The restrainer continues to restrain “until he comes into existence out from the midst” (2:7). The verb, ginomai, has the basic sense of meaning of “to become” with respect to origin (to come into existence, to begin to be, to receive being, be made).(153)
In the NT when ginomai is used with reference to God, God is always the source of the action. For example in Jn. 1:3, “all things came into being (ginomai) through Him.” God is never the receiver of the action in connection with ginomai. In 2 Thess. 2:7 the restrainer is the receiver of the action associated with ginomai and the restrainer begins to have a new existence distinct and separate from his previous existence in which he functioned as a restraining force. “The restrainer’s” identity becomes increasingly clear from both the linguistic evidence and the historical record when it is recognized that pagan Rome, the impersonal system (to katechon), and the emperor of Rome, a personal being (ho katechon), restrained the rise of the man of sin until the emperor of Rome voluntarily moved his capitol from Rome to Constantinople in AD 330 thereby relinquishing his restraining function. No longer the restrainer, the emperor received (began to have) a new existence out from the city of Rome (the midst of 2:7). The papacy was free to take on the full manifestation of the mystery of lawlessness and function in a religio-political manner in the Roman emperor’s former capitol.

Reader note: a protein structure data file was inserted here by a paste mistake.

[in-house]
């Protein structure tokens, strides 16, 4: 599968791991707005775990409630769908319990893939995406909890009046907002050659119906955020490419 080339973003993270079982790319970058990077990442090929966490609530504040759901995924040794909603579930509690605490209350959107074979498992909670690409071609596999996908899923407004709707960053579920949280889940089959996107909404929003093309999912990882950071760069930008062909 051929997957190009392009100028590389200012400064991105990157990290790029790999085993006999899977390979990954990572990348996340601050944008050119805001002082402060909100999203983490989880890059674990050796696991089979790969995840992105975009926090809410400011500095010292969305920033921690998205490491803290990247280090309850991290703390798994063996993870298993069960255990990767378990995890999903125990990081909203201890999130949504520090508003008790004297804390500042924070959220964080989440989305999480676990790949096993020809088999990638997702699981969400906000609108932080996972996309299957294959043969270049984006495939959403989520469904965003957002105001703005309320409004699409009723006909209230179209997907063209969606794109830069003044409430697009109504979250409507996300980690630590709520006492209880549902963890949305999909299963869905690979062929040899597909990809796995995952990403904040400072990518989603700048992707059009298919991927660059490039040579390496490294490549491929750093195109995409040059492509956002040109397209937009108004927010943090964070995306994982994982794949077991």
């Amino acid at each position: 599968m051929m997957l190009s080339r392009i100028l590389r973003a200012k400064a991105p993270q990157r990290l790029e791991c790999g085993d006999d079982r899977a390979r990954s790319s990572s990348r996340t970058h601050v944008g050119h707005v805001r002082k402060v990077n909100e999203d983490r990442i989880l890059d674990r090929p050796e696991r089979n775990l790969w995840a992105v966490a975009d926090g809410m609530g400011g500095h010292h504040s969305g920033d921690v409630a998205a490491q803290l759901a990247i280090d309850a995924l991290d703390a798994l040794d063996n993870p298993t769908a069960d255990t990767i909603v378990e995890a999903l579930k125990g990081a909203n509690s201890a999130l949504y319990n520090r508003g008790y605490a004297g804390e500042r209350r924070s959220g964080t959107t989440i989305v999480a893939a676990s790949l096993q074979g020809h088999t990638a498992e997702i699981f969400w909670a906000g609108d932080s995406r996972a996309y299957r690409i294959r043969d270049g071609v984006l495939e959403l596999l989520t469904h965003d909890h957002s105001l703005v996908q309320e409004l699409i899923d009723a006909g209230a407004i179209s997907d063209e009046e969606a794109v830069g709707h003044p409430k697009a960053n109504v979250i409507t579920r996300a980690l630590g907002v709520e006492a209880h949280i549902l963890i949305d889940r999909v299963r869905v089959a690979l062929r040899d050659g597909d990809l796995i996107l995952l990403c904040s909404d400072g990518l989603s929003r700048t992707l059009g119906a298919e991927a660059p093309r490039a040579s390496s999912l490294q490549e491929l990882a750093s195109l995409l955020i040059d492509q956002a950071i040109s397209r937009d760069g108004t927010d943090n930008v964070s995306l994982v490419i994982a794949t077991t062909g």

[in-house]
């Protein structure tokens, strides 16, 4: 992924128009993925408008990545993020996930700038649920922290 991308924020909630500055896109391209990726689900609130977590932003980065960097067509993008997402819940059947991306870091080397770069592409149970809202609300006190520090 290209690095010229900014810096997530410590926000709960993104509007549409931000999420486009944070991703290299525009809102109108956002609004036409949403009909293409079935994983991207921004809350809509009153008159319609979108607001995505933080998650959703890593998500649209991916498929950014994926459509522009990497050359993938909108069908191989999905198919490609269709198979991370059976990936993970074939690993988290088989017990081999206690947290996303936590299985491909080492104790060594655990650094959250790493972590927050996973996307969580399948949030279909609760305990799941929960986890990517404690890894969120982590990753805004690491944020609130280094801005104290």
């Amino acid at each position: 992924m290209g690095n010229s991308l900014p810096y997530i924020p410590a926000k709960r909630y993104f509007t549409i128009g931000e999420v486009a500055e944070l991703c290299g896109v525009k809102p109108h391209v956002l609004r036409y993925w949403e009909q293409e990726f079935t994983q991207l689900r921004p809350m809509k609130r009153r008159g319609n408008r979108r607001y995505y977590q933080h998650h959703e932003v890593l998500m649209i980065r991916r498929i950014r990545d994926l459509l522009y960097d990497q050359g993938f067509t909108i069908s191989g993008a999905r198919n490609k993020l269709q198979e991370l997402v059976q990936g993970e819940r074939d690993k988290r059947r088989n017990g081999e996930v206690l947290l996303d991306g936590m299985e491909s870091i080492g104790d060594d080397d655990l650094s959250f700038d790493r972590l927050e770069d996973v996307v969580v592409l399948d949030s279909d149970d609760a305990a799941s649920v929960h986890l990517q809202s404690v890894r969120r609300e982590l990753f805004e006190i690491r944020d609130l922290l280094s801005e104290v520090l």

From the evidence of linkage by concurrent time with “the mystery of iniquity” and the receipt of a new existence outside of Rome, “the restrainer” may be identified as the impersonal system of pagan Rome (to katechon) and its personal emperor (ho katechon). “The restrainer” is equivalent to the horn from littleness in its pagan phase (masculine) in Daniel 8:9 & 11.
153) J. H. Thayer, A Greek-English Lexicon of the New Testament, Grand Rapids: Baker, p. 115 (1977).
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